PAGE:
Here’s How I Feel About Coming Out of the World’s Longest Lockdown

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To be completely honest, I don’t know how I feel to be coming out of lockdown.

I’m in two minds.

Part of me can’t fricken wait. Melbourne has spent 262 days (nine months) in lockdown since March 2020, making it the world’s longest lockdown throughout the entirety of the COVID-19 pandemic.

Having entered the first lockdown at 24 and emerging from the sixth lockdown as a 26-year-old, not only have I spent two birthdays in lockdown, but two years of my life have flashed by right before my eyes. It feels like no time has passed; as though someone hit pause on the remote control of time and we’re gearing up for them to hit play again. It’s the oddest feeling.

Although lockdown has been really great in some ways, allowing me to catch up on my finances, giving me time to follow my passion for writing as a career path and seen me enter into my first long-term, monogamous relationship… it’s also been really hard.

I’m a very social person. A huge part of my identity is being out interacting with the world. I love dressing up, meeting new people, going on new adventures, getting outside my comfort zone and experiencing all the different scenarios life has to offer me. I truly thrive on being enveloped in a busy, social and interactive world.

Because of this, being in lockdown has taken a huge toll on my mental health. I’ve always suffered from anxiety and stress, but the lack of independence, spontaneity and interaction has caused me to have some really low moments. Recently, especially, I’ve been feeling really lost. I’ve been feeling as though I don’t recognise myself and my life anymore.

For these reasons, I’m really excited to get out of lockdown. Restrictions are set to ease this coming Thursday, October 21, with restaurants, bars and cafes reopening, as well as beauty salons, hairdressers and gyms. We’ll also be allowed to have up to 10 people at our house each day, which calls for heaps of catch ups with friends I haven’t seen in months.

I’m pumped to feel like me again. To resume the things I’ve chosen to do in my life that define who I am. I’m excited to go back to dance training (I’m a professional ballroom and Latin dancer) and work on all the things I’ve been practising at home, plus be able to feel that level of creative physical energy that dancing in an apartment or doing at-home yoga doesn’t quite allow me to. I think dance training alone will help me feel more like myself again.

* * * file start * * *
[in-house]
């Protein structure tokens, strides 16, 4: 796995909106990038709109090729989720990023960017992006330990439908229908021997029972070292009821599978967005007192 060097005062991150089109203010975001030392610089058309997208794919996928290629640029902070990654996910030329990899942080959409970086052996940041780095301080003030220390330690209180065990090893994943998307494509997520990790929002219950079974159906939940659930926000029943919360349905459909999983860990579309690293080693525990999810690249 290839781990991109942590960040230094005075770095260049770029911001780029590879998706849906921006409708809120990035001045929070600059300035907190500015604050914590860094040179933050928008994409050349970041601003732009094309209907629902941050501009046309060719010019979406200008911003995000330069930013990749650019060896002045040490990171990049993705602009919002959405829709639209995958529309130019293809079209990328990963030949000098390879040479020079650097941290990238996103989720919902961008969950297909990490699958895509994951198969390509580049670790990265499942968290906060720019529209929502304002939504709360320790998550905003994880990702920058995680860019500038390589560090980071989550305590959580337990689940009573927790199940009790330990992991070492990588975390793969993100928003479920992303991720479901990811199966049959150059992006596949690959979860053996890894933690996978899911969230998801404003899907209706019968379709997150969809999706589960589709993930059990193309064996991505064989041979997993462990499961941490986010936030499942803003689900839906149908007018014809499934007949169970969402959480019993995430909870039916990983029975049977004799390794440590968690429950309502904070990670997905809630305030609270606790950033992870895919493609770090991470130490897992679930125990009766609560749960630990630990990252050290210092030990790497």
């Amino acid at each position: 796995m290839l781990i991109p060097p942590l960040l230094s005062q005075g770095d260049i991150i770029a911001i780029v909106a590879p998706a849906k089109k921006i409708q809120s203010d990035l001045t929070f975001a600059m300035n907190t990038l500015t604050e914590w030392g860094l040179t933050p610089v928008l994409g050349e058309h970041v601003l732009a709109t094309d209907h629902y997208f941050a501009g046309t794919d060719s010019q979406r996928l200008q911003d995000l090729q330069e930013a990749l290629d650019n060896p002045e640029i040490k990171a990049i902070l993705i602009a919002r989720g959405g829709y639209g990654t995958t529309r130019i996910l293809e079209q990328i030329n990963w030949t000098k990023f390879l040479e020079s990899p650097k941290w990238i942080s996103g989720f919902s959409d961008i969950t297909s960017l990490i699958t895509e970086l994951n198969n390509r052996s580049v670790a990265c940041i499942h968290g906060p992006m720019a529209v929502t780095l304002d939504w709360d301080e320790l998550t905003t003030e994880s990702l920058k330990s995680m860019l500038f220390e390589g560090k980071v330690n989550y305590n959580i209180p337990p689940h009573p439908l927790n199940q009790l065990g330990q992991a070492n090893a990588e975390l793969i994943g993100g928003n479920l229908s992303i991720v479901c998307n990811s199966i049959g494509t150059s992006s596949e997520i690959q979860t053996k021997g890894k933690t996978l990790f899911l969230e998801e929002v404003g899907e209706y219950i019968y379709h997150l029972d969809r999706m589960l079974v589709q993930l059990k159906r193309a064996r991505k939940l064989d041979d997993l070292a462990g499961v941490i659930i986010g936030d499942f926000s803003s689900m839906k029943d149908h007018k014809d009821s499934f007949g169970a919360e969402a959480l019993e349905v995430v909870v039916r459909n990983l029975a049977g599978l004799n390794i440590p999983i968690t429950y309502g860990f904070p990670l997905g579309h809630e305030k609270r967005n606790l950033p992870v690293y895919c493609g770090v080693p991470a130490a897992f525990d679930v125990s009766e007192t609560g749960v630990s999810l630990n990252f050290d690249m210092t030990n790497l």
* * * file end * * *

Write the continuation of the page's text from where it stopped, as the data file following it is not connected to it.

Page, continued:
I’ll be able to wear all the new outfits I’ve accumulated in lockdown. I bought a new dress and heels for my 26th birthday, which was back in September (a few weeks after we went into lockdown again), that I am dying to wear.

I get to go out to bars and flirt with bartenders, which is one of my favourite past times. Plus, honestly, that independent sexual energy is so necessary — especially when you’re in a relationship and you’ve both been cooped up in an apartment for months.

I’ll be able to walk down the city streets of Melbourne on a Friday night, and feel the buzzing atmosphere I moved to Melbourne for in the first place and it will inspire me, like it always does. I’ve missed being inspired.

But then, on the other hand, I’m nervous.

In normal circumstances, I live a very busy life. I have a full-time job, which sees me write articles like this on a daily basis. I have a full-time dancer career, which sends me to the studio at least four times a week to train, as well as teach and compete at a national level. I also work as a plus-sized model, signed with an agency, which is something I love doing because it’s creative, helps get different body shapes and sizes out in the world of Australian fashion and is a great side hustle. I’m also in a monogamous, romantic relationship with someone I really love, which needs regular time, effort and care.

I know, it’s a lot. One of the best things about being in lockdown is that I’ve been able to take the pressure off a bit, and just focus on one thing at a time. I’m worried that when restrictions ease and my jam-packed schedule returns back to busy vibes 24/7, that I’ll be a messy anxious ball of stress.

So I’m getting prepared. I’m writing schedules. I’m figuring out budgets. I’m even researching recipes for easy, yum and healthy meals I can make in less than 30-minutes and can eat on the go.

I feel like being in lockdown has forced me to recognise that I’m really an adult now, with actual commitments and goals that I want to reach and that it just takes a bit of extra effort and planning to get there.

Gone are the days of being in my early twenties and living each day as it comes. I no longer live in a huge share house in Carlton, work the evenings in a cocktail bar and have no morning commitments. In these two years of lockdown, my lifestyle has changed and, in order to thrive, I have to accept and embrace that.

Lockdowns have also taught me that it’s okay to not feel okay all the time. And that others aren’t okay many times, too. If things feel overwhelming coming out of lockdown, chances are that a lot of people are also feeling the same way.

Let’s be kind to ourselves and acknowledge that the past two years were unprecedented and like nothing we could’ve imagined living through. But we’ve done it. We’re coming out the other side and we should be proud because we carried ourselves through.

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